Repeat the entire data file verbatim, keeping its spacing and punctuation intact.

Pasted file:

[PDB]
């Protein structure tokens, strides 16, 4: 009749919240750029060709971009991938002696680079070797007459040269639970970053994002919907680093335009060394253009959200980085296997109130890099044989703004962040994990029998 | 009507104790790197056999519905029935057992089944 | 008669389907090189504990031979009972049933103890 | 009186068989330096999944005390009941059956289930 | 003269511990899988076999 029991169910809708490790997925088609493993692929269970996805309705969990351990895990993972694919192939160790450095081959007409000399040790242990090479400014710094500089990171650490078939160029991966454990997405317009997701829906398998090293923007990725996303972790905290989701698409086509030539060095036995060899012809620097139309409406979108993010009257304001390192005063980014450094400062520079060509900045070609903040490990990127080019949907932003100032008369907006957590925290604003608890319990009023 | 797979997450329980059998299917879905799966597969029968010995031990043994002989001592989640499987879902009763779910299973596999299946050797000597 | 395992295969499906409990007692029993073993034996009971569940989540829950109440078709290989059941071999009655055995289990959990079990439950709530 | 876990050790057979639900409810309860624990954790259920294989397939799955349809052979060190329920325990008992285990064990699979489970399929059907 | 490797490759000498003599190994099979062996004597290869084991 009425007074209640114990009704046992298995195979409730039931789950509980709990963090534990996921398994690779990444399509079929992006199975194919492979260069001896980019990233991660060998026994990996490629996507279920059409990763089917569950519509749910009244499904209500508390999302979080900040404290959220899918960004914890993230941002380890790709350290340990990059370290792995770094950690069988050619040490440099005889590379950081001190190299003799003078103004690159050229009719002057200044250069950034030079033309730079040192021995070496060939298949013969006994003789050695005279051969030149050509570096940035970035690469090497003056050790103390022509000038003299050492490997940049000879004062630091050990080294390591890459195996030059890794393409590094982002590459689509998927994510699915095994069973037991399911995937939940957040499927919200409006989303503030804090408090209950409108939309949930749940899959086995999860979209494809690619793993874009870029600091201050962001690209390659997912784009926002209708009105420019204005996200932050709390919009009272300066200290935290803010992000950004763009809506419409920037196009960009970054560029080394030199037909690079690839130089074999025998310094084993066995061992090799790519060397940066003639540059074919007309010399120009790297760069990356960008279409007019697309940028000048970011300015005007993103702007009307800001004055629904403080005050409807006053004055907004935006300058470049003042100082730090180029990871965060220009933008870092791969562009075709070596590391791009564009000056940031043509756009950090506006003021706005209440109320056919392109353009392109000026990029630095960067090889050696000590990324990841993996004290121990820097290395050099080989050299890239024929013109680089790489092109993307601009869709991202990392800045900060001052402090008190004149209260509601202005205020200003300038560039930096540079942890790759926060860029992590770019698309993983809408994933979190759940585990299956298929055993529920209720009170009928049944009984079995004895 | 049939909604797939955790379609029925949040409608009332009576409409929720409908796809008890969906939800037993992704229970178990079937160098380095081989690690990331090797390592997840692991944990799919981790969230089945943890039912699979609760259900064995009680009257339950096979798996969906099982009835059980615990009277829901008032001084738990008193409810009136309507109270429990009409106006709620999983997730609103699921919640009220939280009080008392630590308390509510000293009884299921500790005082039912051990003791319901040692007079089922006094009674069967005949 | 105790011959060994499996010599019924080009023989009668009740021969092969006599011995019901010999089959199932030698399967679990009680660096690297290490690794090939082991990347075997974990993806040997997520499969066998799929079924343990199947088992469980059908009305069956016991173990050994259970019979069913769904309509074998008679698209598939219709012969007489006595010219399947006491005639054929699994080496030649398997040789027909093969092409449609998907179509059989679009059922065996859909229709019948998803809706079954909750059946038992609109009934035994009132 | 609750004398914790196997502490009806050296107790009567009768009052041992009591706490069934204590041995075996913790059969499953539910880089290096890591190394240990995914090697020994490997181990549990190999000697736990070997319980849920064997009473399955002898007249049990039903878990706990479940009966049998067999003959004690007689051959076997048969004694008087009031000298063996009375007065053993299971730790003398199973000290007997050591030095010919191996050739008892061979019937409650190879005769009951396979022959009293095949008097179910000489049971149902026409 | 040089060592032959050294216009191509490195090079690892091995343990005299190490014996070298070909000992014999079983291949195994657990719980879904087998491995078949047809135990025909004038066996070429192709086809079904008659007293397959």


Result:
[PDB]
């Protein structure tokens, strides 16, 4: 009749919240750029060709971009991938002696680079070797007459040269639970970053994002919907680093335009060394253009959200980085296997109130890099044989703004962040994990029998 | 009507104790790197056999519905029935057992089944 | 008669389907090189504990031979009972049933103890 | 009186068989330096999944005390009941059956289930 | 003269511990899988076999 029991169910809708490790997925088609493993692929269970996805309705969990351990895990993972694919192939160790450095081959007409000399040790242990090479400014710094500089990171650490078939160029991966454990997405317009997701829906398998090293923007990725996303972790905290989701698409086509030539060095036995060899012809620097139309409406979108993010009257304001390192005063980014450094400062520079060509900045070609903040490990990127080019949907932003100032008369907006957590925290604003608890319990009023 | 797979997450329980059998299917879905799966597969029968010995031990043994002989001592989640499987879902009763779910299973596999299946050797000597 | 395992295969499906409990007692029993073993034996009971569940989540829950109440078709290989059941071999009655055995289990959990079990439950709530 | 876990050790057979639900409810309860624990954790259920294989397939799955349809052979060190329920325990008992285990064990699979489970399929059907 | 490797490759000498003599190994099979062996004597290869084991 009425007074209640114990009704046992298995195979409730039931789950509980709990963090534990996921398994690779990444399509079929992006199975194919492979260069001896980019990233991660060998026994990996490629996507279920059409990763089917569950519509749910009244499904209500508390999302979080900040404290959220899918960004914890993230941002380890790709350290340990990059370290792995770094950690069988050619040490440099005889590379950081001190190299003799003078103004690159050229009719002057200044250069950034030079033309730079040192021995070496060939298949013969006994003789050695005279051969030149050509570096940035970035690469090497003056050790103390022509000038003299050492490997940049000879004062630091050990080294390591890459195996030059890794393409590094982002590459689509998927994510699915095994069973037991399911995937939940957040499927919200409006989303503030804090408090209950409108939309949930749940899959086995999860979209494809690619793993874009870029600091201050962001690209390659997912784009926002209708009105420019204005996200932050709390919009009272300066200290935290803010992000950004763009809506419409920037196009960009970054560029080394030199037909690079690839130089074999025998310094084993066995061992090799790519060397940066003639540059074919007309010399120009790297760069990356960008279409007019697309940028000048970011300015005007993103702007009307800001004055629904403080005050409807006053004055907004935006300058470049003042100082730090180029990871965060220009933008870092791969562009075709070596590391791009564009000056940031043509756009950090506006003021706005209440109320056919392109353009392109000026990029630095960067090889050696000590990324990841993996004290121990820097290395050099080989050299890239024929013109680089790489092109993307601009869709991202990392800045900060001052402090008190004149209260509601202005205020200003300038560039930096540079942890790759926060860029992590770019698309993983809408994933979190759940585990299956298929055993529920209720009170009928049944009984079995004895 | 049939909604797939955790379609029925949040409608009332009576409409929720409908796809008890969906939800037993992704229970178990079937160098380095081989690690990331090797390592997840692991944990799919981790969230089945943890039912699979609760259900064995009680009257339950096979798996969906099982009835059980615990009277829901008032001084738990008193409810009136309507109270429990009409106006709620999983997730609103699921919640009220939280009080008392630590308390509510000293009884299921500790005082039912051990003791319901040692007079089922006094009674069967005949 | 105790011959060994499996010599019924080009023989009668009740021969092969006599011995019901010999089959199932030698399967679990009680660096690297290490690794090939082991990347075997974990993806040997997520499969066998799929079924343990199947088992469980059908009305069956016991173990050994259970019979069913769904309509074998008679698209598939219709012969007489006595010219399947006491005639054929699994080496030649398997040789027909093969092409449609998907179509059989679009059922065996859909229709019948998803809706079954909750059946038992609109009934035994009132 | 609750004398914790196997502490009806050296107790009567009768009052041992009591706490069934204590041995075996913790059969499953539910880089290096890591190394240990995914090697020994490997181990549990190999000697736990070997319980849920064997009473399955002898007249049990039903878990706990479940009966049998067999003959004690007689051959076997048969004694008087009031000298063996009375007065053993299971730790003398199973000290007997050591030095010919191996050739008892061979019937409650190879005769009951396979022959009293095949008097179910000489049971149902026409 | 040089060592032959050294216009191509490195090079690892091995343990005299190490014996070298070909000992014999079983291949195994657990719980879904087998491995078949047809135990025909004038066996070429192709086809079904008659007293397959």